Good Girl’s Guide To Murder by Holly Jackson
Nikki says: I heard about this book ages ago but I always put off reading it as I figured a YA crime book would never be ‘stimulating’ enough, or complex enough for me, a self proclaimed super sleuth. But, my daughter (12) borrowed it from her school library over the Christmas break, loved it and recommended it to me so I thought I’d go for it, even if only to have something to share with her.
Pip is about to embark on her final year of sixth form and has chosen to investigate a local crime for her EPQ (an independent research project). 5 years previously another student, Andie Bell, mysteriously disappeared, her body never found. Police quickly came to the conclusion that Andie’s boyfriend Sal Singh, had murdered her when he turned up dead from an apparent suicide a few days later. This conclusion has never sat right with Pip and so she sets out to uncover the truth.
At first I wasn’t sure about the book. The first couple of pages are Pip outlining her EPQ idea on the official exam board cover sheets and it gave me horrible flashbacks to marking these projects when I was a teacher. Once I got past that though the story actually picks up really quickly and throws you straight in to unravelling the mystery. There were plenty of little clues and red herrings throughout so my detective brain was happy with that and the outcome wasn’t predictable as I’d feared it might be. There was even a sneaky twist at the end so even when I thought I’d nailed it there was one last surprise.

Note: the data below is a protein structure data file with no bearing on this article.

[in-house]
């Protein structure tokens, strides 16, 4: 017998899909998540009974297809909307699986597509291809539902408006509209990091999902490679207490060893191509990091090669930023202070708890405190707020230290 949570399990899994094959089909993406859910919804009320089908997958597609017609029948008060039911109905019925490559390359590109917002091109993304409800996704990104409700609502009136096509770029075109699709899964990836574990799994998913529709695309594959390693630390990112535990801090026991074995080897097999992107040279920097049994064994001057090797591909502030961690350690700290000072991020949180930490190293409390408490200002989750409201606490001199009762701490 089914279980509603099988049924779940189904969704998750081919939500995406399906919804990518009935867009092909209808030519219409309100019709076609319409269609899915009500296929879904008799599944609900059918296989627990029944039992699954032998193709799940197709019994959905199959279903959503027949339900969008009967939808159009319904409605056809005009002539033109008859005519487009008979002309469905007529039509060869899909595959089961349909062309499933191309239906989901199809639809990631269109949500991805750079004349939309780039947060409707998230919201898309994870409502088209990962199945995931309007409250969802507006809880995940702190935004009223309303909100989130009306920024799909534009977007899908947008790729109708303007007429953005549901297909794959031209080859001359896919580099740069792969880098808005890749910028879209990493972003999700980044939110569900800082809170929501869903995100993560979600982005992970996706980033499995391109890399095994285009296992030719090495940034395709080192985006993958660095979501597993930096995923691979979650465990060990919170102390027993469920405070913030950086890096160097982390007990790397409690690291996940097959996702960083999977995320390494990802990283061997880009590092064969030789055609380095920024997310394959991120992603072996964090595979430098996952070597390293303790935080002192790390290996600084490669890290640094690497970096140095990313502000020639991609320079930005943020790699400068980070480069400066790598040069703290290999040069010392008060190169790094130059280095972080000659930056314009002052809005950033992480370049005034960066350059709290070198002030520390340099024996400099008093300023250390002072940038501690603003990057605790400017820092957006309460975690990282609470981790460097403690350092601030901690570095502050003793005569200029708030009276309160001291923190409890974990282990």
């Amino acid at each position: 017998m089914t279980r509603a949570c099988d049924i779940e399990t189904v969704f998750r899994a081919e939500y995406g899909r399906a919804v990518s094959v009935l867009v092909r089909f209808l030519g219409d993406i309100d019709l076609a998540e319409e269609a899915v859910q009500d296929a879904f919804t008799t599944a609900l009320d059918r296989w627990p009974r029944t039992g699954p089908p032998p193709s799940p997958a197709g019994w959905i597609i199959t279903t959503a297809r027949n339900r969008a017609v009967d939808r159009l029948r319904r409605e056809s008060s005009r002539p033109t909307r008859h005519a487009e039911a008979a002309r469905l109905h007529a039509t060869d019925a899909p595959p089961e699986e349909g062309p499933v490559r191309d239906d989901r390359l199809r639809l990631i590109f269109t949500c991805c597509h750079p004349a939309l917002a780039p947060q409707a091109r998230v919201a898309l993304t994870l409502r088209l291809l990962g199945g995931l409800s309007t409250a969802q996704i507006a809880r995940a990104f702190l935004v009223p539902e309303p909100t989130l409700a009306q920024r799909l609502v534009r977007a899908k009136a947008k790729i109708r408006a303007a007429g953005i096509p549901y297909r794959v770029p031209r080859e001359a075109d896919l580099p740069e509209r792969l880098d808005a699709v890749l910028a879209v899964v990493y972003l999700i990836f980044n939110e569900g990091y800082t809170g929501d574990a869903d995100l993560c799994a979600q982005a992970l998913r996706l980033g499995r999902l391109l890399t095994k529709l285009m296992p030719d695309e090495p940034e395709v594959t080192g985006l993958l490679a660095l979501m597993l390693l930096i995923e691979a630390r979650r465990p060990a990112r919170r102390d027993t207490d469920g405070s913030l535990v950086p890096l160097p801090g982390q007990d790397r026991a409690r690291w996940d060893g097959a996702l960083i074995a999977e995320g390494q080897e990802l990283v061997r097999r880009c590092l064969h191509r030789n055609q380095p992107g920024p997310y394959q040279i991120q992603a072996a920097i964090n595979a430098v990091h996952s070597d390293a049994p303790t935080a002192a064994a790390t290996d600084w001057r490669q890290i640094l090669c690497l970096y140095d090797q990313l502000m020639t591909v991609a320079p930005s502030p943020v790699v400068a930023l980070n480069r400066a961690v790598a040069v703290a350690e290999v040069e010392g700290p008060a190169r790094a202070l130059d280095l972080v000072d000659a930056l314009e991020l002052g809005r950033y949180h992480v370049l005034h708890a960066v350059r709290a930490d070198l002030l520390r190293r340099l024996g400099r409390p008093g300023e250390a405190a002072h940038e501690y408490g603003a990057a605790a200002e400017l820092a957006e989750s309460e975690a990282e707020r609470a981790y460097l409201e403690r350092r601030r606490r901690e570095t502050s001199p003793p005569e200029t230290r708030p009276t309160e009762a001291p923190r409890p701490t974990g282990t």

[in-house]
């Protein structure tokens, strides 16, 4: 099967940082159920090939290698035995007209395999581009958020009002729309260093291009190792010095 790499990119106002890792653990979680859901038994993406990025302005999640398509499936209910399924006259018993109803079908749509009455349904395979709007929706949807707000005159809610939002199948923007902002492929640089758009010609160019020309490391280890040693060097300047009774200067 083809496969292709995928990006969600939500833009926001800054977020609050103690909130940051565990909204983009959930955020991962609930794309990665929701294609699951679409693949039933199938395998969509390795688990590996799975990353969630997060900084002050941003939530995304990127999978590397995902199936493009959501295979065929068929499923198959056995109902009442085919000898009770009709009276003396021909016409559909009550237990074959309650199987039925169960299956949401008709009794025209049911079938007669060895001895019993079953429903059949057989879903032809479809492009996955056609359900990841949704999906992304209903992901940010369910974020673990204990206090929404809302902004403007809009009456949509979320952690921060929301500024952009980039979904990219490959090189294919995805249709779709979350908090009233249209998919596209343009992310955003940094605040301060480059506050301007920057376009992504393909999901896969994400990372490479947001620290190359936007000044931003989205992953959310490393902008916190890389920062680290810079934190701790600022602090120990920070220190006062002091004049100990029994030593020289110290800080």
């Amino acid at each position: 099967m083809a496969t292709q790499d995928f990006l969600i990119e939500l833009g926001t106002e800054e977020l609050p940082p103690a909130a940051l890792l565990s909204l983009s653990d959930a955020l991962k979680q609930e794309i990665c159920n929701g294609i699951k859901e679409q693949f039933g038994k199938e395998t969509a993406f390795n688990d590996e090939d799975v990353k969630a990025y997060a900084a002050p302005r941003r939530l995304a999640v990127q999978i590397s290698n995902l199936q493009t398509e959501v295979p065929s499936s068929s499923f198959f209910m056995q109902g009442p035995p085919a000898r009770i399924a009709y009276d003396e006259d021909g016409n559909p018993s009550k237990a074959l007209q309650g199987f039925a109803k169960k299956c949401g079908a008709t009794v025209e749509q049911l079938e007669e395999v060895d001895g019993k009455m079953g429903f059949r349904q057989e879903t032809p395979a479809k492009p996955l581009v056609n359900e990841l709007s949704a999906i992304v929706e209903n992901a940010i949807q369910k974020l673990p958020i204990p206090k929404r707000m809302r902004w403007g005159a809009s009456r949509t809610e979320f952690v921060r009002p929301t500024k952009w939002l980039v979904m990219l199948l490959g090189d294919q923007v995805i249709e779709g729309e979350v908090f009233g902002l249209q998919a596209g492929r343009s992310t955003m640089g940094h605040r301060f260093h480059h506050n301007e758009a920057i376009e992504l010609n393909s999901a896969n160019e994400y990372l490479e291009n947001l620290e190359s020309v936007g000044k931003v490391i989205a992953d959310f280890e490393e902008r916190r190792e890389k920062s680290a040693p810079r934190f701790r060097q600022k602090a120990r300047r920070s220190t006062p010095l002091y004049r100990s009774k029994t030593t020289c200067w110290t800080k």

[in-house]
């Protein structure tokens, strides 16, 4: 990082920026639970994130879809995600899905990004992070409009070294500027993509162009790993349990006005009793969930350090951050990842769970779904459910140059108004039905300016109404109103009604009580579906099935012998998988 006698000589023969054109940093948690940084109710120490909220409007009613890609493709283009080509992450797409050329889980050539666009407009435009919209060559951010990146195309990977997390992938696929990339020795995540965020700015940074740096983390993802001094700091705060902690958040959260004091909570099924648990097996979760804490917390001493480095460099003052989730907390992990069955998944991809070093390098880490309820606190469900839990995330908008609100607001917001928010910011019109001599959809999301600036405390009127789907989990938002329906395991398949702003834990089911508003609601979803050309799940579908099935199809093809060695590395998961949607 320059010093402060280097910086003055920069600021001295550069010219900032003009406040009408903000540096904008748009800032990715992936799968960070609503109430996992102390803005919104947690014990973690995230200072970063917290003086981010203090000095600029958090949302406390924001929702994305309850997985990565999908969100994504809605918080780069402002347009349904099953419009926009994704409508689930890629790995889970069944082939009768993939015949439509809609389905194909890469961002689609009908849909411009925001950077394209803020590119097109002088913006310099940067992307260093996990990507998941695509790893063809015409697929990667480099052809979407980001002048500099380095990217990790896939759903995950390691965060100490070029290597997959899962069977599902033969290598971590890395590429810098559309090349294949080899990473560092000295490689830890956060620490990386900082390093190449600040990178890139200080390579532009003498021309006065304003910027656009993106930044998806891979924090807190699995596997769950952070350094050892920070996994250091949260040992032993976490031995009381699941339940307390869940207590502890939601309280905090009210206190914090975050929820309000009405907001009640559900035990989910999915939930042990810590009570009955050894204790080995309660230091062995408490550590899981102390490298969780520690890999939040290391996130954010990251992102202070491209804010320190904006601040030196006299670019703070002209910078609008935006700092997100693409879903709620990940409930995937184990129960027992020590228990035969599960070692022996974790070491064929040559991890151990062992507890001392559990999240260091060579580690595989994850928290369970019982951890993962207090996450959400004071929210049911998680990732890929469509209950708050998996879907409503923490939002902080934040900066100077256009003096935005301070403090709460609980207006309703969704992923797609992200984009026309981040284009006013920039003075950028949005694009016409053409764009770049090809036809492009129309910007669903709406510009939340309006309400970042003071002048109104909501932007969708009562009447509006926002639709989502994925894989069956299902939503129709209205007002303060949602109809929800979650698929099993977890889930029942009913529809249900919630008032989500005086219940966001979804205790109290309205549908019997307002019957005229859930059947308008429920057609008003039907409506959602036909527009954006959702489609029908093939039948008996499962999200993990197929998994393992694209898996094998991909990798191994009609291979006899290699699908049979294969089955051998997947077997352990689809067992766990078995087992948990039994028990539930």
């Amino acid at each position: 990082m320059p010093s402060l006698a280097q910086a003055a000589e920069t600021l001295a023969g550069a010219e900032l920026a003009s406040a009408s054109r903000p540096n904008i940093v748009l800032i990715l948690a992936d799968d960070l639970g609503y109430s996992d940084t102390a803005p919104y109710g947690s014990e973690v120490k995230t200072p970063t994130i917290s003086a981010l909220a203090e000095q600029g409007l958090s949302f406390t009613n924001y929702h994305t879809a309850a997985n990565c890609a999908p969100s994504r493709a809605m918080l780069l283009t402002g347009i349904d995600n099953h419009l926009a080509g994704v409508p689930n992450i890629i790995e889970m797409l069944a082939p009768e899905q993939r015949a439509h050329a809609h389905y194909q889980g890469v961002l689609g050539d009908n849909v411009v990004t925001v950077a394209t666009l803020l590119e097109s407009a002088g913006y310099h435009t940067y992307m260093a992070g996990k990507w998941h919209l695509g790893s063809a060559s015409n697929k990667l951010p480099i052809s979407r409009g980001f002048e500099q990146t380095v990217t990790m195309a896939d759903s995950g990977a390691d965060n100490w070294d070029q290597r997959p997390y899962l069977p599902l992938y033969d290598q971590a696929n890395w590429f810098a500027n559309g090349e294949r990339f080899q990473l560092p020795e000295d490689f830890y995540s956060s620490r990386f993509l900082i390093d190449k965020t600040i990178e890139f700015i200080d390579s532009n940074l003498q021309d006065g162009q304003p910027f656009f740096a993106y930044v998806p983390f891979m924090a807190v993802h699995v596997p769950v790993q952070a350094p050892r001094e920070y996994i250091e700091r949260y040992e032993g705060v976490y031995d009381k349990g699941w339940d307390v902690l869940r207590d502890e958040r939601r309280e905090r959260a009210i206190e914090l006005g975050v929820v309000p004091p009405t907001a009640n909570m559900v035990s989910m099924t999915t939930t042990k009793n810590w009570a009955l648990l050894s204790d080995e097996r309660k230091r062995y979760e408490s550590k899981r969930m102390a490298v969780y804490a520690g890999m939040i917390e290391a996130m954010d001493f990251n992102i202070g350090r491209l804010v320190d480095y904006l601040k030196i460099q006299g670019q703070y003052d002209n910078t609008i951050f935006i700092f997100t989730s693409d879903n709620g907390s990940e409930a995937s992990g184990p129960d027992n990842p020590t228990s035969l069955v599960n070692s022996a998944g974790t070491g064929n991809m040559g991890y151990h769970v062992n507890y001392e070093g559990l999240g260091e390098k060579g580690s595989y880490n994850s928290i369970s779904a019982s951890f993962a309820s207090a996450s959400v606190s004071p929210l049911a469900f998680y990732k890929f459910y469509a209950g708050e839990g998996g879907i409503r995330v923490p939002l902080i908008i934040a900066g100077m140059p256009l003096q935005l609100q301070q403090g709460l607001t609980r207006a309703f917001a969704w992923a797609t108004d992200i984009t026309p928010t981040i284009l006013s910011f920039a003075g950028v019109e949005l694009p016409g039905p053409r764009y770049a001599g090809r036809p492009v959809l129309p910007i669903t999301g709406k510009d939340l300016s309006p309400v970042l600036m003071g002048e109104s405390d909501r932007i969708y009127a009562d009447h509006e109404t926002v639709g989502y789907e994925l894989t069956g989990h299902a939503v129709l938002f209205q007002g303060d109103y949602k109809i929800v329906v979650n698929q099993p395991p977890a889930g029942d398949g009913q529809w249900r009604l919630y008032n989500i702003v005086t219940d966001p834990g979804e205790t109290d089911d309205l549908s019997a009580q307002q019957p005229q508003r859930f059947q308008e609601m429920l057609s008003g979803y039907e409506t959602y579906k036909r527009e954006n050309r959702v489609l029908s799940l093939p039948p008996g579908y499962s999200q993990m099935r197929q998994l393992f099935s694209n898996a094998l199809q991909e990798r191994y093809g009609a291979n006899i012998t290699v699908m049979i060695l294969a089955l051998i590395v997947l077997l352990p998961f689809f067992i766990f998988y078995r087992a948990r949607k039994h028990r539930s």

I’m so glad I read this book. It’s rekindled my love for a good murder mystery. I read the whole thing so quickly, shouting theories at my daughter the whole way through, and I dived straight into the second book as soon as this one was done. I think Holly Jackson has just secured a place as one of my automatic buy authors.
⚠️ There are obvious triggers here surrounding murder and suicide, this is clear from the outset, but later in the book there are references to drugs and girls at parties being drugged and sexually assaulted. Though these incidents aren’t mentioned in any detail the word rape/rapist is used once or twice. I don’t think these elements of the story are presented in a way that might be triggering but it’s always good to know, and helpful when choosing books for slightly younger readers. My daughter is 12 and though I might have held off suggesting this book for another year or so if I had read it before her, I think those elements probably just passed her by as she (thankfully) has no prior experience of them.
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Genre: YA Crime